Cranlana News

A note from Kerry Flattley on Prudence

Ahead of next month's launch of the Democracy & Society Symposium, Cranlana's Director of Programmes, Kerry Flattley, has prepared the following note on Titian's 'An Allegory of Prudence' and the need to look at the past with clear-eyed and uncompromising vision. Only honest acknowledgement of our failings, Kerry posits, can properly prepare us for making decisions in the present.

The Cranlana Advanced: Democracy & Society Symposium runs 20–21 May 2016. Click here to register.

Titian's 'An Allegory of Prudence'

A faint Latin inscription sits above the faces in the painting. In English it reads: ‘From the past, the present acts prudently, lest it spoils the future.’

Many interpretations have been made of Titian’s allegory. Consistent with the Latin inscription is that the virtue of prudence, which is the practice of wisdom, carries the past into the present and passes it on to the future. It has traditionally been understood as the supreme and essential political virtue. In its absence, States collapse.

Aristotle, who was fond of elaborating the virtues by describing their opposing vices, did not do this with prudence. Perhaps this was because he understood prudence as a virtue that required all the others. Its vices must therefore have been just as comprehensive.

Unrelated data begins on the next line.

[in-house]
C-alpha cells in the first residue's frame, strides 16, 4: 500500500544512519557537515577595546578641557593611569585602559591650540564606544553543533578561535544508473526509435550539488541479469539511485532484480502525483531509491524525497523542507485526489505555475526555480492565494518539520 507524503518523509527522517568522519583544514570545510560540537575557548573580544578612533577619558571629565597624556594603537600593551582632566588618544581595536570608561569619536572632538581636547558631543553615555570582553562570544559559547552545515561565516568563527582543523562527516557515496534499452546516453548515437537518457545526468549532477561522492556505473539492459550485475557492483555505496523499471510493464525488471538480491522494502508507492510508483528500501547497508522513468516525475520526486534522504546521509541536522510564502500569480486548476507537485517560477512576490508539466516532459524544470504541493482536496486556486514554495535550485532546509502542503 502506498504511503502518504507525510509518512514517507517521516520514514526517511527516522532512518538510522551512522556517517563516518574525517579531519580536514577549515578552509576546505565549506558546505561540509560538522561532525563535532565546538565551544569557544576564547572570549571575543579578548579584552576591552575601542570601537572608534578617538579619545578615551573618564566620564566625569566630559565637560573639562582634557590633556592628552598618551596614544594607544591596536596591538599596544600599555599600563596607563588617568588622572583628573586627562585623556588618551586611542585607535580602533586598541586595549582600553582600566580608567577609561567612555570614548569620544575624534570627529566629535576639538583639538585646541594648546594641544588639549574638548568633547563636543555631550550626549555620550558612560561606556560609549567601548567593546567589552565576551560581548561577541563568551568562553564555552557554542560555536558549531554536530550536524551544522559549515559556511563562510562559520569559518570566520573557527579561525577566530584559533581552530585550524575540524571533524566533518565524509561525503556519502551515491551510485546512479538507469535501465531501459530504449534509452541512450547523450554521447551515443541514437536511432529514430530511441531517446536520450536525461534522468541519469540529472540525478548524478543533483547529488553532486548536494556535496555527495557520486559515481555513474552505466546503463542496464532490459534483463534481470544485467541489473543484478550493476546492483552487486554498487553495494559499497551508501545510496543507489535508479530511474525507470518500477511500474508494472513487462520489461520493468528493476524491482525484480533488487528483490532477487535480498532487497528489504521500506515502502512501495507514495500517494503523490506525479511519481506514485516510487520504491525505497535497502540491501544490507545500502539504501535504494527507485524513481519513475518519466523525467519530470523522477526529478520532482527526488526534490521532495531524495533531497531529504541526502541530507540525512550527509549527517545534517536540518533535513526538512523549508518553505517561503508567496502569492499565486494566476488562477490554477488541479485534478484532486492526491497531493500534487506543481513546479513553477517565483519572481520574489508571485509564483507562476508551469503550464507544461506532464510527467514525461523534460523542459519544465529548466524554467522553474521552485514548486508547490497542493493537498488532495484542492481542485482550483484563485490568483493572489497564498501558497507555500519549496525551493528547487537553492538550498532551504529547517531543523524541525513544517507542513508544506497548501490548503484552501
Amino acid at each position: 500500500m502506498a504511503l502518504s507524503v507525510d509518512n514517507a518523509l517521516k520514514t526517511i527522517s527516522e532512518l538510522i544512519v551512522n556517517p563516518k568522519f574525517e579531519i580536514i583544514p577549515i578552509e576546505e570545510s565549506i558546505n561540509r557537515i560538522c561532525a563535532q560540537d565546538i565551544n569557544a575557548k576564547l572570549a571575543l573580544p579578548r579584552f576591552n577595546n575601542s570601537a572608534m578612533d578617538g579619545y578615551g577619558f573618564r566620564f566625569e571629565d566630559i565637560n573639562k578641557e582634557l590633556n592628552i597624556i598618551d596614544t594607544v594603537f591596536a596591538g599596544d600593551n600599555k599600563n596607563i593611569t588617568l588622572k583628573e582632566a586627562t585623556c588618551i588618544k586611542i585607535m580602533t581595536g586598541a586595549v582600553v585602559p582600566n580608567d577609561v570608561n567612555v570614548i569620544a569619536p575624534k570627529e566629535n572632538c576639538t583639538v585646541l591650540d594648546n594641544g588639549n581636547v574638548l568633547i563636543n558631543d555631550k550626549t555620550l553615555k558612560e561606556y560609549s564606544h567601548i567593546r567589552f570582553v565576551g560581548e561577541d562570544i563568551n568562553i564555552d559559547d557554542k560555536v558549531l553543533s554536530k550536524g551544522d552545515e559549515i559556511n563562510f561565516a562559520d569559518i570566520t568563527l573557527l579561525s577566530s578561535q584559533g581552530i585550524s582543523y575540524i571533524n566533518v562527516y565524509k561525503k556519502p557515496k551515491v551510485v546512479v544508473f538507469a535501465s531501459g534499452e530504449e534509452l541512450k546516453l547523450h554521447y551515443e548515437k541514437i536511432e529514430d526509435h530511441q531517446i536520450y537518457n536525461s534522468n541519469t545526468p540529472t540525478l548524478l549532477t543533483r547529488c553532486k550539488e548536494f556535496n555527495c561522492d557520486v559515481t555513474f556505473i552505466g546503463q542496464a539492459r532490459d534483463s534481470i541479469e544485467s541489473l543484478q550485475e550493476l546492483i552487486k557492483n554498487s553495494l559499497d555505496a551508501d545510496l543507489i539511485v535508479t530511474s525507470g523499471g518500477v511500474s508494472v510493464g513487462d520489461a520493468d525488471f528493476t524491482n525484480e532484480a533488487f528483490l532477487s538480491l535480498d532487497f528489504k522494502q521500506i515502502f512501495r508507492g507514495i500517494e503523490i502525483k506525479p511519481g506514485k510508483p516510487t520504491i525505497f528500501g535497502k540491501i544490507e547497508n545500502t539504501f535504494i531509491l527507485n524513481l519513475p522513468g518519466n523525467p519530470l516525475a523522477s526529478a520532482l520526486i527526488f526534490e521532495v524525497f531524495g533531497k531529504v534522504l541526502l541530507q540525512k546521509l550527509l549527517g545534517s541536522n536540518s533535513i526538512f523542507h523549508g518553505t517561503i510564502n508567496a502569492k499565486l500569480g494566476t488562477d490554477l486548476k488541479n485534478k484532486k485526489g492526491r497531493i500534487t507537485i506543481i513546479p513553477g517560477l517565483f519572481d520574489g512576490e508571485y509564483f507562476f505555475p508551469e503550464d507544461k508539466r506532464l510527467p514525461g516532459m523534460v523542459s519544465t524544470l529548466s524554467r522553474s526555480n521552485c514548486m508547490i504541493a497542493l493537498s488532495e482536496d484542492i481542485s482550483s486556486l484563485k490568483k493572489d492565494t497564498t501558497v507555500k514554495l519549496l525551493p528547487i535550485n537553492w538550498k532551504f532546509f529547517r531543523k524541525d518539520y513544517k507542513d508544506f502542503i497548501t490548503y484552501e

But we can still name some in order to be reminded of its importance: carelessness, foolishness, recklessness and thoughtlessness.

Many interpretations of the wolf, lion and dog in the painting have proposed that Titian was influenced by the fifth-century Roman, Macrobius, and his account of these animals’ symbolism in Egyption religion: ‘the lion’s head denotes the present, the condition of which, between the past and the future, is strong and fervent by virtue of present action; the past is designated by the wolf’s head because the memory of things that belong to the past is devoured and carried away; and the image of the dog, trying to please, signifies the outcome of the future, of which hope, though uncertain, always gives us a pleasing picture.’

Hannah Arendt was also very interested in politics as a meeting of past, present and future. When a political regime, like Antonio in The Tempest,makes a sinner of memory in order to credit its own lie, it commits the greatest political transgression. It makes a pauper of the past, strips the present of truly human action, and hands the future a fraud.

Kerry Flattley
Director of Programmes